MIRDREKVANDI, ʿALI, nicknamed “Gunga Din,” author of “Irradiant,” a popular epic written in broken English in the mid-20th century. Little is known about ʿAli Mirdrekvandi, except that he was a poorly educated native of Luristan who had, incredibly, taught himself enough English to write “Irradiant.” He attached himself to British and American military circles in Tehran in the early 1940s as a menial worker, and thus he met John F. B. Hemming, who helped him with his study of English and asked him in August 1943 to write a story. Thus prompted, Mirdrekvandi began to write the story he entitled “Irradiant,” which was based on stories he had heard from his grandfather. He wrote this work of some 600,000 words in pencil on loose sheets and scraps of paper. Hemming later showed the complete work to the scholar Robert Zaehner, who drew attention to its possible implications in a series of articles written in the early 1960s. One of these articles, however, seemed to have disappeared before it could be published, as did Mirdrekvandi’s manuscript. However, some thirty years later it was discovered that these and other relevant papers were still in Hemming’s possession. Some further academic discussion of “Irradiant” has taken place since (see Zaehner, 1992). On Hemming’s death the papers were bequeathed to the Bodleian Library, Oxford.
The main interest of “Irradiant” lies in the striking similarity between some of its contents and the Zoroastrian cosmogony. The opposition between “Heavenly God’’ and “Lionish God” results in an attack by the latter, which is repulsed. This is followed by an “agreement” between the two to wage war until one of them is destroyed. During his next attack, Lionish God hears a triple pronouncement by Heavenly God, and is temporarily defeated. The work then describes the long battle between the opposing forces, until Heavenly God’s earthly champion, the boy “Irradiant” (Nur-afkan) finally triumphs.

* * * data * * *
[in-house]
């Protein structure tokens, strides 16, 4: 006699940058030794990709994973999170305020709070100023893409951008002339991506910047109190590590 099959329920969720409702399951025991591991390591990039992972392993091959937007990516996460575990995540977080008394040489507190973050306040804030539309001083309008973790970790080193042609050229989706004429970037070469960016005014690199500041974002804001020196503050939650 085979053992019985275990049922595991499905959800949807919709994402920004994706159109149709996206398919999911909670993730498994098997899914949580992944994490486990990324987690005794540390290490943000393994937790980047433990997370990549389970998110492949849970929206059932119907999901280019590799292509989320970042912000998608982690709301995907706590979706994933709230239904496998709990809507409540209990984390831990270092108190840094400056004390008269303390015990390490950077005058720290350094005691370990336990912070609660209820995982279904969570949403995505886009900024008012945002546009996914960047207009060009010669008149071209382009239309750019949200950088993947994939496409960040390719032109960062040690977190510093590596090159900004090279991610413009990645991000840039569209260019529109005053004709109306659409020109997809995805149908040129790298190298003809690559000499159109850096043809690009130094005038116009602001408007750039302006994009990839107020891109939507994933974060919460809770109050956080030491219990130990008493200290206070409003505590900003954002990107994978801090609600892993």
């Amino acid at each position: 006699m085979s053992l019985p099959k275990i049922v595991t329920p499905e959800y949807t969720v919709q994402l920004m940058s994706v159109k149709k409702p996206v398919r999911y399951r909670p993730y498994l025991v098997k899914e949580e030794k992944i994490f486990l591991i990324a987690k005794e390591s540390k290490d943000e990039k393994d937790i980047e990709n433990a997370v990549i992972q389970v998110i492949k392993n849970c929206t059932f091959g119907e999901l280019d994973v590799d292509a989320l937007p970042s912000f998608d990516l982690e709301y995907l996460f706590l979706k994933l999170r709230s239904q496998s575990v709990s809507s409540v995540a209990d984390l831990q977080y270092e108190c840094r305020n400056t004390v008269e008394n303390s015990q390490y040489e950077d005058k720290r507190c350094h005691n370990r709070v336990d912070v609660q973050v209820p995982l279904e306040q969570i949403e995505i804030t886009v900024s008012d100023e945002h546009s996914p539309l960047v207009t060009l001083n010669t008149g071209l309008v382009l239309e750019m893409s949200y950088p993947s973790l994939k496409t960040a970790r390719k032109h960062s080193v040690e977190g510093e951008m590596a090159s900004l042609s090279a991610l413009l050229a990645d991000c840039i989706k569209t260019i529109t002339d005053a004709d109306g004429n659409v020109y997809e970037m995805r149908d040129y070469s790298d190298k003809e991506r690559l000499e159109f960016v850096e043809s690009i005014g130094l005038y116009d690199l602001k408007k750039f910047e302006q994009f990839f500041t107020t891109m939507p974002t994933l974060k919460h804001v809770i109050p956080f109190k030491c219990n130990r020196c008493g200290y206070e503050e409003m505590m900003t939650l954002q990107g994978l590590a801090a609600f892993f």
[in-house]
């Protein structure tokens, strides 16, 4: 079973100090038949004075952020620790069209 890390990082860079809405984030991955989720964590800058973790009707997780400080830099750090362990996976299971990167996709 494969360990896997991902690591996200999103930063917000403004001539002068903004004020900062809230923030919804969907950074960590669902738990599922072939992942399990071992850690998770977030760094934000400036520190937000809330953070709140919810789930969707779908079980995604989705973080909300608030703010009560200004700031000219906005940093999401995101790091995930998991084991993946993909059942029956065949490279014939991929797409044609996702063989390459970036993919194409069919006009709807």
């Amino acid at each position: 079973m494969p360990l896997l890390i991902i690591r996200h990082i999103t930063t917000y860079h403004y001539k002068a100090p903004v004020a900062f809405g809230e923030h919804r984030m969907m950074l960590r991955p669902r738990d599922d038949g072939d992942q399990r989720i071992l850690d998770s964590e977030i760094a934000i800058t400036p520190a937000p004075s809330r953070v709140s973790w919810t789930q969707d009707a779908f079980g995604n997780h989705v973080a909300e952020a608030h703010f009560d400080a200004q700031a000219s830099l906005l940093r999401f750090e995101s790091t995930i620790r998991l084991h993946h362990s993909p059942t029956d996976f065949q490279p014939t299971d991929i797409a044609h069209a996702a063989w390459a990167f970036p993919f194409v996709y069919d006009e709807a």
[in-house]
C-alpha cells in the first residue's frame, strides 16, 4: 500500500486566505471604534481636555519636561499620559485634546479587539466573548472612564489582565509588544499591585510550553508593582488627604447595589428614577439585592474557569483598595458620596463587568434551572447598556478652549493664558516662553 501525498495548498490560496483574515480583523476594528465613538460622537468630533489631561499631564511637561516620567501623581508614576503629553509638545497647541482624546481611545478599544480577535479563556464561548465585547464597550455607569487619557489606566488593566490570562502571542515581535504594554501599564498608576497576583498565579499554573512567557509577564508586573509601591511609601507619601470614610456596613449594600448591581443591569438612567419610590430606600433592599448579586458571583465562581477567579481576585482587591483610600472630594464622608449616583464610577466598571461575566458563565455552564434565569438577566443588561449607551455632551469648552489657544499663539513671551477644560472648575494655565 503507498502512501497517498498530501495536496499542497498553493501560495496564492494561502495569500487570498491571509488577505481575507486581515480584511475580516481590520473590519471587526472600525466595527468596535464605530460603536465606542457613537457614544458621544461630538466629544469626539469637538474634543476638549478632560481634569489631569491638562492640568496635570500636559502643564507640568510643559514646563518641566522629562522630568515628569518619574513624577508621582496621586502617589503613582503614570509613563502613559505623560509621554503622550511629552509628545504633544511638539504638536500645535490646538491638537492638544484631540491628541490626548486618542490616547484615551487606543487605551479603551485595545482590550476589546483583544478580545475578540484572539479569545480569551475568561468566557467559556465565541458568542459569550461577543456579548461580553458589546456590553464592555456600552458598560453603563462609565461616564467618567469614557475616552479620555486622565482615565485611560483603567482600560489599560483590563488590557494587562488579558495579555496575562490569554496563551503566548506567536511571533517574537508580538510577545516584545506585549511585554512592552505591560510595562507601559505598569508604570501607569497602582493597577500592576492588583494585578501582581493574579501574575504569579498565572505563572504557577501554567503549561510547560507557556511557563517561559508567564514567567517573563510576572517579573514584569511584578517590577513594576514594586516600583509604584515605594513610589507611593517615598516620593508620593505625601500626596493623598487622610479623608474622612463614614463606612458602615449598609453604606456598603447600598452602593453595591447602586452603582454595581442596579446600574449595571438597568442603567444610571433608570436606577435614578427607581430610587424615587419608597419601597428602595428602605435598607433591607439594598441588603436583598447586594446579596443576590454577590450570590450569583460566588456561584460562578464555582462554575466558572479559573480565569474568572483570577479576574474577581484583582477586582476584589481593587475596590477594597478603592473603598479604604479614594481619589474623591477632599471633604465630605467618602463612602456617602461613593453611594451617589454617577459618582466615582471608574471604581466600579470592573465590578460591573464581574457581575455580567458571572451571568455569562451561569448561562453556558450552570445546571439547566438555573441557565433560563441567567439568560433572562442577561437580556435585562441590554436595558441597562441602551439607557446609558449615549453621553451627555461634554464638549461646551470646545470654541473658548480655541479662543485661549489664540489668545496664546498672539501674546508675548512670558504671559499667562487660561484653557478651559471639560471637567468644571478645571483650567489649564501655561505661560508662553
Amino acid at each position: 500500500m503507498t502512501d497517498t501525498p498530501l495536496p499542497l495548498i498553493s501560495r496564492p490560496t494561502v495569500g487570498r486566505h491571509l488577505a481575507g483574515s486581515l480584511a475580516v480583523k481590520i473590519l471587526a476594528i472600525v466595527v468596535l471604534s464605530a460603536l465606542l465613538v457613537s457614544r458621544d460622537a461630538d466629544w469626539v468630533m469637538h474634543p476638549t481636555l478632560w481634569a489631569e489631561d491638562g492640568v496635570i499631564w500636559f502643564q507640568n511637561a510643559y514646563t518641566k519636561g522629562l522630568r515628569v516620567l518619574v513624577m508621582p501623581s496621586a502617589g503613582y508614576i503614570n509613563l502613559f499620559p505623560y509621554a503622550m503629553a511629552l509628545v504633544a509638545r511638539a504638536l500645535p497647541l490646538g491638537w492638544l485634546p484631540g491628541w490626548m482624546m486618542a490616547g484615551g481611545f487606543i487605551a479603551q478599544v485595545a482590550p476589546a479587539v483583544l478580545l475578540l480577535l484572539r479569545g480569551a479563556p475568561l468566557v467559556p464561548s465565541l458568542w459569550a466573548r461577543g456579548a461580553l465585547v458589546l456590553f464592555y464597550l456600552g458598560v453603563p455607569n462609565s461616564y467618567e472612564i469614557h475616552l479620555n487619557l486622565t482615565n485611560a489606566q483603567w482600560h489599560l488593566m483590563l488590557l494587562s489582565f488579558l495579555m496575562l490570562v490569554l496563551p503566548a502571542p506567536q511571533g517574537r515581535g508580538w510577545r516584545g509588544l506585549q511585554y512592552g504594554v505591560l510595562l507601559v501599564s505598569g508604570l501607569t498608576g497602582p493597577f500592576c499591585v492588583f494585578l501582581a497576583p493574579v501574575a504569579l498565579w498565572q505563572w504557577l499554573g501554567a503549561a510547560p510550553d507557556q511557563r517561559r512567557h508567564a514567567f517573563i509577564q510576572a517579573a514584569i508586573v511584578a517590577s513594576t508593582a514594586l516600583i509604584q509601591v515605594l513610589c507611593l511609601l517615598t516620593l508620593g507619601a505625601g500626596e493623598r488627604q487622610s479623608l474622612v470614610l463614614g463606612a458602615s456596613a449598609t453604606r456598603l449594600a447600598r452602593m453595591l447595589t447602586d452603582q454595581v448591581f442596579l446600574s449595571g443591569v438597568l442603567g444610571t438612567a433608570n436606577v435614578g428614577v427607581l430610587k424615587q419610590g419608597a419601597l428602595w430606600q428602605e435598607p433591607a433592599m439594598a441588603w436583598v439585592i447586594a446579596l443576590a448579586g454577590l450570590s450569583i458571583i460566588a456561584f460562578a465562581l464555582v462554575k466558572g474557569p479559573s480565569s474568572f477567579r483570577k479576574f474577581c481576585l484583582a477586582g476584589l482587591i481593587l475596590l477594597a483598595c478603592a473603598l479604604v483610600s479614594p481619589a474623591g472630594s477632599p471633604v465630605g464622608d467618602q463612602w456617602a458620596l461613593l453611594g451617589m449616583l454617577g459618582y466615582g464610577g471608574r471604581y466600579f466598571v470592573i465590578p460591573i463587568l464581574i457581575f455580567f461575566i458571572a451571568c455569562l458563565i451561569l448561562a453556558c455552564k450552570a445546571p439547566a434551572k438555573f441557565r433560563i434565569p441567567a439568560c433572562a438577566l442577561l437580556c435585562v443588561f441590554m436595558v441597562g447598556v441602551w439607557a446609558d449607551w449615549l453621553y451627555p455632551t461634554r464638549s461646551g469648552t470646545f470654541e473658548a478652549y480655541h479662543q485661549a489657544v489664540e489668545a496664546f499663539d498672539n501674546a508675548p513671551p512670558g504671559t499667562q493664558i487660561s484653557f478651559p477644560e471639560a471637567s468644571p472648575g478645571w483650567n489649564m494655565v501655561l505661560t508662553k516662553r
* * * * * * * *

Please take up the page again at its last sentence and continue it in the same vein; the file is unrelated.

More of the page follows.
The fact that the work distinguishes clearly between the Devil and his brother “Lionish God,” who is not wholly evil and has helped man to survive in the world, seems reminiscent of Ahl-e Ḥaqq and Yezidi beliefs. Further research is needed to answer the many questions raised by this singular work.
P. G. Kreyenbroek, “Mithra and Ahreman, Binyamin and Malak Tāwus: traces of an ancient myth in the cosmogonies of two modern sects,” in Ph. Gignoux, ed., Recurrent Patterns in Iranian Religions: from Mazdaism to Sufism, Paris, 1992, pp. 57-79.
ʿAli Mirdrekvandi, No Heaven for Gunga Din: consisting of The British and American Officers’ Book, ed. and introd. John Hemming, with a foreword by R. C. Zaehner, London, 1965.
R. C. Zaehner, “Zoroastrian Survivals in Iranian Folklore I,” Iran 3, 1965, pp. 87-96.
Idem, “Ahriman in Luristan,” Sir J. J. Zartoshti Madressa Centenary Volume, Bombay, 1967, pp. 26-36.
Idem, “Zoroastrian Survivals in Iranian Folklore II,” with an introduction by P. G. Kreyenbroek, Iran 30, 1992, pp. 65-75.
(Philip G. Kreyenbroek)
Originally Published: July 20, 2002
Last Updated: July 20, 2002